Skip to main content

Interviews with "children of Pahiatua"

Wed, 02/12/2020 - 17:13

They are referred to as “the children of Pahiatua”. The lives of the Polish children deported by the Soviets in 1940 were made a living hell by the exile. Saved by a miracle, they escaped the “inhuman land” together with the newly formed army of General Władysław Anders. After the toils of a long and arduous travel, the orphans and half-orphans found their new home at the Pahiatua camp in New Zealand. They also became the protagonists of a series of filmed interviews produced by the Film Documentation Department at the Museum of the Second World War in Gdańsk. Two such interviews were produced during a visit to Auckland, New Zealand.

One of them was conducted with Jan (John) Roy Wojciechowski. He was deported together with his mother and siblings on February 10, 1940. His father died earlier, in 1939, and his mother subsequently passed away in Uzbekistan. Jan and his siblings became orphans. In 1944 together with 732 other children, Jan was transferred from Persia to New Zealand. He was educated there and later started a family, which to this day cultivates Polish traditions. He is the one who established the Polish HeritageTrust Museum in Auckland.

The second interview was conducted with Malwina Zofia “Wisia” Schwieters. She and her family were deported on April 13, 1940. Her father joined the army of General W. Anders, while she and her mother (her younger brother died in Uzbekistan) managed to get out and reach Iran with the orphans. As was the case with Jan Wojciechowski, they were then transferred to Pahiatua, where her mother ran a library. Malwina also remained in New Zealand, where she was educated and got married. Over the years she remained committed to matters that concerned Poland; she became involved in organizing help for the trade union “Solidarity”and in preserving the memory of the Katyn massacre.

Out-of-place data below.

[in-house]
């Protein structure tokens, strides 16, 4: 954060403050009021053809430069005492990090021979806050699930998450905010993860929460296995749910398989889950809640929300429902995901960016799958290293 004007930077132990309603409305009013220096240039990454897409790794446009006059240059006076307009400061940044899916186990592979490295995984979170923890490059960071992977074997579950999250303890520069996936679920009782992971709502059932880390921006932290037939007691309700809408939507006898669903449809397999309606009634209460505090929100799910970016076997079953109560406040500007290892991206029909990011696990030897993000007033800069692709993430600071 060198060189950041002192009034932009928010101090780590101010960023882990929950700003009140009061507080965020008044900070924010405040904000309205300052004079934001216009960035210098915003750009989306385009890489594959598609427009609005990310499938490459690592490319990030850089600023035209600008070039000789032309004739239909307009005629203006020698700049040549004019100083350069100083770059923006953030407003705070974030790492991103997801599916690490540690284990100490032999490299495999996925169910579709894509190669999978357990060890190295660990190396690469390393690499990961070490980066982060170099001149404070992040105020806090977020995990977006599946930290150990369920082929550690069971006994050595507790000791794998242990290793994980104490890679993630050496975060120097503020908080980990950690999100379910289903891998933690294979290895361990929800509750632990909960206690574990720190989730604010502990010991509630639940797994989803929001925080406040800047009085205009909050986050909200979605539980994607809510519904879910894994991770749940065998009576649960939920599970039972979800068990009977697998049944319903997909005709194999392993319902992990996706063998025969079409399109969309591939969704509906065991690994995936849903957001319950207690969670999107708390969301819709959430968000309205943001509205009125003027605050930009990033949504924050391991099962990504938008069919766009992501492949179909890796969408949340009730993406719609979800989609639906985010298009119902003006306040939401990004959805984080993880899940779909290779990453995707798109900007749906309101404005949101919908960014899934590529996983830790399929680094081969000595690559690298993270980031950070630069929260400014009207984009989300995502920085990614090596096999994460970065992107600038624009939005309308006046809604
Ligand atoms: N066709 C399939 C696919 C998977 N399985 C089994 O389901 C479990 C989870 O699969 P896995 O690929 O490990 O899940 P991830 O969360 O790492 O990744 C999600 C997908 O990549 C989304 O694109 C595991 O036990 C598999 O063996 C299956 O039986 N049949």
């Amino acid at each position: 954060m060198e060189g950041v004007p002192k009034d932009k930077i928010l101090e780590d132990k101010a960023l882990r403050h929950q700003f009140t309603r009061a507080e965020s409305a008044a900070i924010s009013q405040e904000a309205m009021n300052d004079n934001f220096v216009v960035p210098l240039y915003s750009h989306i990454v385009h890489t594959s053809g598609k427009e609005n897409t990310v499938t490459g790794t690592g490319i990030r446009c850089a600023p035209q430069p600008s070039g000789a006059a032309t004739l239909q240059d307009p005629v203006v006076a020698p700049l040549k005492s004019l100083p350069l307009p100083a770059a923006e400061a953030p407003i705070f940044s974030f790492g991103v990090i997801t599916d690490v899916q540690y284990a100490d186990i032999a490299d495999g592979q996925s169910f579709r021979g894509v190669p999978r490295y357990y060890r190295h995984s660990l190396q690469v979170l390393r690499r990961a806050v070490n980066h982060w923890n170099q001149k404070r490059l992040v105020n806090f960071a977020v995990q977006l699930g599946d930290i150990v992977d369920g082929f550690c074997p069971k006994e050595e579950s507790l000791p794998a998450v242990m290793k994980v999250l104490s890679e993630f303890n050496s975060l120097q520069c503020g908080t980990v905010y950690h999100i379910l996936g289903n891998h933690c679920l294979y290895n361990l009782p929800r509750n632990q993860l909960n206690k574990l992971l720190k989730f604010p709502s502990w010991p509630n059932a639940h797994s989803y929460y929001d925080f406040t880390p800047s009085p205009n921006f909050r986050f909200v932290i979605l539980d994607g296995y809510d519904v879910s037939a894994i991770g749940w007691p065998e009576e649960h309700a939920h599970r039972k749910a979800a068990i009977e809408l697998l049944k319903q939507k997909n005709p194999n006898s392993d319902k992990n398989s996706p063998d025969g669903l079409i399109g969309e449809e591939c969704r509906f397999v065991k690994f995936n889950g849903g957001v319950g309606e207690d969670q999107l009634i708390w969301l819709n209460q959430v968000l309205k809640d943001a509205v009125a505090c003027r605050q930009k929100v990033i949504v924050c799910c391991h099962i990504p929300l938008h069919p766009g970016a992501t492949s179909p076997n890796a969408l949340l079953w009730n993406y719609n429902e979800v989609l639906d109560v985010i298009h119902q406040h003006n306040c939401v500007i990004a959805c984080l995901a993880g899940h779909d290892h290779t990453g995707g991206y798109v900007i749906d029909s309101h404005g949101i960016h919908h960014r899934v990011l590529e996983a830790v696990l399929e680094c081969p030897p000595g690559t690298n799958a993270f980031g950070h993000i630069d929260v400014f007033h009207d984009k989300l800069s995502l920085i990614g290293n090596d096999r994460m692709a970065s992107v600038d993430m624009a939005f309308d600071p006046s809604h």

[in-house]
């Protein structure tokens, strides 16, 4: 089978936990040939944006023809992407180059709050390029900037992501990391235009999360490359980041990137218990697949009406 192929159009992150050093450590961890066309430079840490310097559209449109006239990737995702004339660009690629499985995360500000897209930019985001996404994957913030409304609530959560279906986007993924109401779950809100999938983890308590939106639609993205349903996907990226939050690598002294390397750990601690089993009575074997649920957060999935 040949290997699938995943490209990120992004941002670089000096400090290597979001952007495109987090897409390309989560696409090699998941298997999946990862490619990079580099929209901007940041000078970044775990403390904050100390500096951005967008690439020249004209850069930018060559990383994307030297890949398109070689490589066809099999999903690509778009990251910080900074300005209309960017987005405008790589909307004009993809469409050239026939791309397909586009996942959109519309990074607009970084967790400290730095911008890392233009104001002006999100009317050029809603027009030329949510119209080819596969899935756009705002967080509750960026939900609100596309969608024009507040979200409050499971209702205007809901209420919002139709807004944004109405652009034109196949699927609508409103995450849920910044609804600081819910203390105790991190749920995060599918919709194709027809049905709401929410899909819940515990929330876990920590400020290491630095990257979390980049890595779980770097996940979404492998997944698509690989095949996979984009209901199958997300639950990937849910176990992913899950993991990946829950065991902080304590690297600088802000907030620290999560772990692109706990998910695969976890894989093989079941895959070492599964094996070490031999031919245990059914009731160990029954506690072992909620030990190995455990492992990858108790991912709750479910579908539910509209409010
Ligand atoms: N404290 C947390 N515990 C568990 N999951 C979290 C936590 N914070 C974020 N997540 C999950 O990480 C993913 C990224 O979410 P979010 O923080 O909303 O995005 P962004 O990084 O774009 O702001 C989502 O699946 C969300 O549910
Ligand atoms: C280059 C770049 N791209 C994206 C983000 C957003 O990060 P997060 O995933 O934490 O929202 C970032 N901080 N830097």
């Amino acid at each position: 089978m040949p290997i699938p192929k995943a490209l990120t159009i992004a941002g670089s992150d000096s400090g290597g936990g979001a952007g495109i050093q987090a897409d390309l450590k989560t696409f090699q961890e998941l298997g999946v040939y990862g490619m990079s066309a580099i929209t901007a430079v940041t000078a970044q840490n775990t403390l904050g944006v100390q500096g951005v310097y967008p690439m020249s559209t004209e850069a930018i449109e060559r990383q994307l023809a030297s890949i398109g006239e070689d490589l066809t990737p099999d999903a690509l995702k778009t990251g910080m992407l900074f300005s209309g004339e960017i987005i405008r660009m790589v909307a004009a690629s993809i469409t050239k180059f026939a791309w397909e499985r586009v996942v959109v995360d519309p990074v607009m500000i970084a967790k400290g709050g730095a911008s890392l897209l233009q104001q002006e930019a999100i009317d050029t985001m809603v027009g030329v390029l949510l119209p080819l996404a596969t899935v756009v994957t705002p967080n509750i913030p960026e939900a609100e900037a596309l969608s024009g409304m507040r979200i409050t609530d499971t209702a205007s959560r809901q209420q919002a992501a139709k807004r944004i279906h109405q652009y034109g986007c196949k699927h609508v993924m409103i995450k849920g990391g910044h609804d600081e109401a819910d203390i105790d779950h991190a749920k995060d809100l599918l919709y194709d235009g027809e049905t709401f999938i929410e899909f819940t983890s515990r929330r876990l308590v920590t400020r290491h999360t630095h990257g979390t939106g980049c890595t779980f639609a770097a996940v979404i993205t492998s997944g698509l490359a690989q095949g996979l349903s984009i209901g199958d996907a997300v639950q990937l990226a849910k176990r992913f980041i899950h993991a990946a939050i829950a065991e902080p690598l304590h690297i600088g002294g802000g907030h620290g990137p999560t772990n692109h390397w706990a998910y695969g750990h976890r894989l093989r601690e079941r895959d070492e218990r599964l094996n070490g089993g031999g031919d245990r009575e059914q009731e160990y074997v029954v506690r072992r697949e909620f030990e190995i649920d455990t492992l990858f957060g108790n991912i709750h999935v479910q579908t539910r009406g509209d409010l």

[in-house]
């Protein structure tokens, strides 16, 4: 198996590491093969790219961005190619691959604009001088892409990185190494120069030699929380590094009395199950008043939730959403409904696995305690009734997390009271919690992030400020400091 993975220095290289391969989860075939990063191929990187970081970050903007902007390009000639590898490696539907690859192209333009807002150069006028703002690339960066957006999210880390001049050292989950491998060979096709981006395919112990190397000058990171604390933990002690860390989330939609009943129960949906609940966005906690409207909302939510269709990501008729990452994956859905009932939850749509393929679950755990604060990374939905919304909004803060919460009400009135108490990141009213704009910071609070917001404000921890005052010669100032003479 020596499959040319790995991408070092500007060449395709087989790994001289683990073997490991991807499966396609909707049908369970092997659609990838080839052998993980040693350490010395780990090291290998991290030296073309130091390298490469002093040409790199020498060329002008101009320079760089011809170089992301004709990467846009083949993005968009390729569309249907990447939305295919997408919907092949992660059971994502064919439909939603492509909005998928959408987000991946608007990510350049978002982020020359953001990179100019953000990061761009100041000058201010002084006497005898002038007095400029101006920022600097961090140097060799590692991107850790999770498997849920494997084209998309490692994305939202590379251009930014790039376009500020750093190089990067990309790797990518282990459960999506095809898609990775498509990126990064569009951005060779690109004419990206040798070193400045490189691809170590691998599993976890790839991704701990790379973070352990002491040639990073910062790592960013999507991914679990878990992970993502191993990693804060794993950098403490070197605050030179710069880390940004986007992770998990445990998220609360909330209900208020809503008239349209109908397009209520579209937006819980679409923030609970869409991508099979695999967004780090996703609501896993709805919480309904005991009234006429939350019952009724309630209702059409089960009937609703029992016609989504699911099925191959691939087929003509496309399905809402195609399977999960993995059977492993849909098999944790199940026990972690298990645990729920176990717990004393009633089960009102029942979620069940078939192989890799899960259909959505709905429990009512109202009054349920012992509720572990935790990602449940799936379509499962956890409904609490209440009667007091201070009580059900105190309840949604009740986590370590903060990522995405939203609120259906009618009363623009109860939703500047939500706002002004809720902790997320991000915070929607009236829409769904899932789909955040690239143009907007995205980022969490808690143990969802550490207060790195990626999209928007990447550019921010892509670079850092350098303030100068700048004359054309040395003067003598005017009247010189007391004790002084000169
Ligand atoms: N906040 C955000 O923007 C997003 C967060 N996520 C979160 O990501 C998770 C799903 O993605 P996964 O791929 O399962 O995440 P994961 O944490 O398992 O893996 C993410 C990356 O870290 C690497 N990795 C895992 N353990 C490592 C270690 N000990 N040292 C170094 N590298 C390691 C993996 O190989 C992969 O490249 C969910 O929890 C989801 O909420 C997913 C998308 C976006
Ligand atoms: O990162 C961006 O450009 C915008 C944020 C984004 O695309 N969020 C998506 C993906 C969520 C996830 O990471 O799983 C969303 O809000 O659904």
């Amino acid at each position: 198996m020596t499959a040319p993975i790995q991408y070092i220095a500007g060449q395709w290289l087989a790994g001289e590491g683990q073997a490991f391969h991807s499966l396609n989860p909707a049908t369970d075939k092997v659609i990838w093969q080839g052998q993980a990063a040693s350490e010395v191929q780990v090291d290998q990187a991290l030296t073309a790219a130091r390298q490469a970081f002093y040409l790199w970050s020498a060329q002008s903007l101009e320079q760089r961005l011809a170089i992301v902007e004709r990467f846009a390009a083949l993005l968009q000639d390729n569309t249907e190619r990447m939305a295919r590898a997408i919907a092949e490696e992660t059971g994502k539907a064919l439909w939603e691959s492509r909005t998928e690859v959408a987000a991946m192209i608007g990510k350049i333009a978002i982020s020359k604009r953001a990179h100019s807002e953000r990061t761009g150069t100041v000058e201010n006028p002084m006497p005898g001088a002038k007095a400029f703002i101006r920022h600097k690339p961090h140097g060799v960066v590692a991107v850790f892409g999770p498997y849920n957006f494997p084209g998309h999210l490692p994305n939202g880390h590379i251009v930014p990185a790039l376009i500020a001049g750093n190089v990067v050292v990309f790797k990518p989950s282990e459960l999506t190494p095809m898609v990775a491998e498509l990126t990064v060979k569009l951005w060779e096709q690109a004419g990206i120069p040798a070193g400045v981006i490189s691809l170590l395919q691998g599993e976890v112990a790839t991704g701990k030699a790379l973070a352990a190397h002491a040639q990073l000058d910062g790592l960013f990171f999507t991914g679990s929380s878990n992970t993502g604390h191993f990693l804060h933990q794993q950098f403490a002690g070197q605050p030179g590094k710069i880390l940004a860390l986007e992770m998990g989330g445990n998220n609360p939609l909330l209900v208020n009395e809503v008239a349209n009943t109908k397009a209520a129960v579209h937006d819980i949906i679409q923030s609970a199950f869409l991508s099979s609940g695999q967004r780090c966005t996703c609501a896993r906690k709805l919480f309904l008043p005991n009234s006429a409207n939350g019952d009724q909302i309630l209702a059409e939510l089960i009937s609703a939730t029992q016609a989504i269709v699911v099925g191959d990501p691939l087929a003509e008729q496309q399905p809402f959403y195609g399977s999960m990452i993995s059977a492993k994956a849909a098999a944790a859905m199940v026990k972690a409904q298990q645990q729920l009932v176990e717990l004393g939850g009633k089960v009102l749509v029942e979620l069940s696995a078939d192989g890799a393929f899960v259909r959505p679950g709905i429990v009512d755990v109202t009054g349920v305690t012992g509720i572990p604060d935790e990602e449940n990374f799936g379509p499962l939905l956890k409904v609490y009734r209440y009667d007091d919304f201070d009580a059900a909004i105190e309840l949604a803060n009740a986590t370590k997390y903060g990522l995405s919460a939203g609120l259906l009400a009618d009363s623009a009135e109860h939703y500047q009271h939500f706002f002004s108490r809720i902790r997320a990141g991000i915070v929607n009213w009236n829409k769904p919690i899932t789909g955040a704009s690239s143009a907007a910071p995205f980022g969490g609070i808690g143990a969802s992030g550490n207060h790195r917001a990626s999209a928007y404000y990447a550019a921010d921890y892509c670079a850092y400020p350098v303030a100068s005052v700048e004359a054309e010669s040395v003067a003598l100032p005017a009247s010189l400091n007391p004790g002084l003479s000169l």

The protagonists of both interviews are well known and respected within the local Polish diaspora, and their actions also received special recognition from the Polish authorities. This is borne out by the highest state distinctions that have been awarded to them.

The delegation from the Film Documentation Department is planning further interviews with the witnesses of the story - we will keep you updated on the progress of their endeavour.